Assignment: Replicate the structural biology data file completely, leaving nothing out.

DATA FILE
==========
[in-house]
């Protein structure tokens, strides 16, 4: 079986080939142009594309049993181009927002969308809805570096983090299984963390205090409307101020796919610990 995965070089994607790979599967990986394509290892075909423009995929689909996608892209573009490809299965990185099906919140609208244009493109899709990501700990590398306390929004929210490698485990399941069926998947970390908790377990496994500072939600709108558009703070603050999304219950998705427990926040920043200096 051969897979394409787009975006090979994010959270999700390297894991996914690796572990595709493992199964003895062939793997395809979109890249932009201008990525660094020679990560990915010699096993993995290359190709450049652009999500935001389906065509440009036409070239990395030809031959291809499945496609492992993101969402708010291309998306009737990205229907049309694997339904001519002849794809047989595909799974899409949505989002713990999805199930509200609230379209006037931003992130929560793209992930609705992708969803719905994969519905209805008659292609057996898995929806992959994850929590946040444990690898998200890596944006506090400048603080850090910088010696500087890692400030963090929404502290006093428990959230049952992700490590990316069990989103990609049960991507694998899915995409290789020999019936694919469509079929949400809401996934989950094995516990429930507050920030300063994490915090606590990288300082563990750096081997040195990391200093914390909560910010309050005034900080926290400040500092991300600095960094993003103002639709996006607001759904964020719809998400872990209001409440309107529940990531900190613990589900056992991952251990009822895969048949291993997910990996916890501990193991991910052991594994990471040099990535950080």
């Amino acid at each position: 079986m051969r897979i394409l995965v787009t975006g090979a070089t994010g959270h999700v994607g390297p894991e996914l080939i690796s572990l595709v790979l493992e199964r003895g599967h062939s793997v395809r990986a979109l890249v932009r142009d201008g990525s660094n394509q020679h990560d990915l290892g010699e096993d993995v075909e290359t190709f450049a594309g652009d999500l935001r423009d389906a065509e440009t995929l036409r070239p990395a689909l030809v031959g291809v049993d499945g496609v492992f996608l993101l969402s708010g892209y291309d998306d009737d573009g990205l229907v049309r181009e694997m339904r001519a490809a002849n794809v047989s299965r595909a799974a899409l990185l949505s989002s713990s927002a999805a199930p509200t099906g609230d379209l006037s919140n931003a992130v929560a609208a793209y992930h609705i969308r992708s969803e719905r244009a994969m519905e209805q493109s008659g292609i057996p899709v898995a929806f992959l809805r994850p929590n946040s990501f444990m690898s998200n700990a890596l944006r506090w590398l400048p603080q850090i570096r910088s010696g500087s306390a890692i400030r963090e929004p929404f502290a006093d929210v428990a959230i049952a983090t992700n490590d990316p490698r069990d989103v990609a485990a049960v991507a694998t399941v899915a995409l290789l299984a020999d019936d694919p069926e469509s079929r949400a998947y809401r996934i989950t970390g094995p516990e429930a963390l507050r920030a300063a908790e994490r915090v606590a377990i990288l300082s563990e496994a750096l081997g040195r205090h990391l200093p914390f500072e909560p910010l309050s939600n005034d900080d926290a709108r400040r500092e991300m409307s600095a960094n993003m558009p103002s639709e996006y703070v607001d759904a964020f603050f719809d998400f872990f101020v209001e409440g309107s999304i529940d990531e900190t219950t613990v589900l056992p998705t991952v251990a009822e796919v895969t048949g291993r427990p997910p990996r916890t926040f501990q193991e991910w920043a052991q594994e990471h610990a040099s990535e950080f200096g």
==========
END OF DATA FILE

[in-house]
């Protein structure tokens, strides 16, 4: 079986080939142009594309049993181009927002969308809805570096983090299984963390205090409307101020796919610990 995965070089994607790979599967990986394509290892075909423009995929689909996608892209573009490809299965990185099906919140609208244009493109899709990501700990590398306390929004929210490698485990399941069926998947970390908790377990496994500072939600709108558009703070603050999304219950998705427990926040920043200096 051969897979394409787009975006090979994010959270999700390297894991996914690796572990595709493992199964003895062939793997395809979109890249932009201008990525660094020679990560990915010699096993993995290359190709450049652009999500935001389906065509440009036409070239990395030809031959291809499945496609492992993101969402708010291309998306009737990205229907049309694997339904001519002849794809047989595909799974899409949505989002713990999805199930509200609230379209006037931003992130929560793209992930609705992708969803719905994969519905209805008659292609057996898995929806992959994850929590946040444990690898998200890596944006506090400048603080850090910088010696500087890692400030963090929404502290006093428990959230049952992700490590990316069990989103990609049960991507694998899915995409290789020999019936694919469509079929949400809401996934989950094995516990429930507050920030300063994490915090606590990288300082563990750096081997040195990391200093914390909560910010309050005034900080926290400040500092991300600095960094993003103002639709996006607001759904964020719809998400872990209001409440309107529940990531900190613990589900056992991952251990009822895969048949291993997910990996916890501990193991991910052991594994990471040099990535950080």
């Amino acid at each position: 079986m051969r897979i394409l995965v787009t975006g090979a070089t994010g959270h999700v994607g390297p894991e996914l080939i690796s572990l595709v790979l493992e199964r003895g599967h062939s793997v395809r990986a979109l890249v932009r142009d201008g990525s660094n394509q020679h990560d990915l290892g010699e096993d993995v075909e290359t190709f450049a594309g652009d999500l935001r423009d389906a065509e440009t995929l036409r070239p990395a689909l030809v031959g291809v049993d499945g496609v492992f996608l993101l969402s708010g892209y291309d998306d009737d573009g990205l229907v049309r181009e694997m339904r001519a490809a002849n794809v047989s299965r595909a799974a899409l990185l949505s989002s713990s927002a999805a199930p509200t099906g609230d379209l006037s919140n931003a992130v929560a609208a793209y992930h609705i969308r992708s969803e719905r244009a994969m519905e209805q493109s008659g292609i057996p899709v898995a929806f992959l809805r994850p929590n946040s990501f444990m690898s998200n700990a890596l944006r506090w590398l400048p603080q850090i570096r910088s010696g500087s306390a890692i400030r963090e929004p929404f502290a006093d929210v428990a959230i049952a983090t992700n490590d990316p490698r069990d989103v990609a485990a049960v991507a694998t399941v899915a995409l290789l299984a020999d019936d694919p069926e469509s079929r949400a998947y809401r996934i989950t970390g094995p516990e429930a963390l507050r920030a300063a908790e994490r915090v606590a377990i990288l300082s563990e496994a750096l081997g040195r205090h990391l200093p914390f500072e909560p910010l309050s939600n005034d900080d926290a709108r400040r500092e991300m409307s600095a960094n993003m558009p103002s639709e996006y703070v607001d759904a964020f603050f719809d998400f872990f101020v209001e409440g309107s999304i529940d990531e900190t219950t613990v589900l056992p998705t991952v251990a009822e796919v895969t048949g291993r427990p997910p990996r916890t926040f501990q193991e991910w920043a052991q594994e990471h610990a040099s990535e950080f200096g």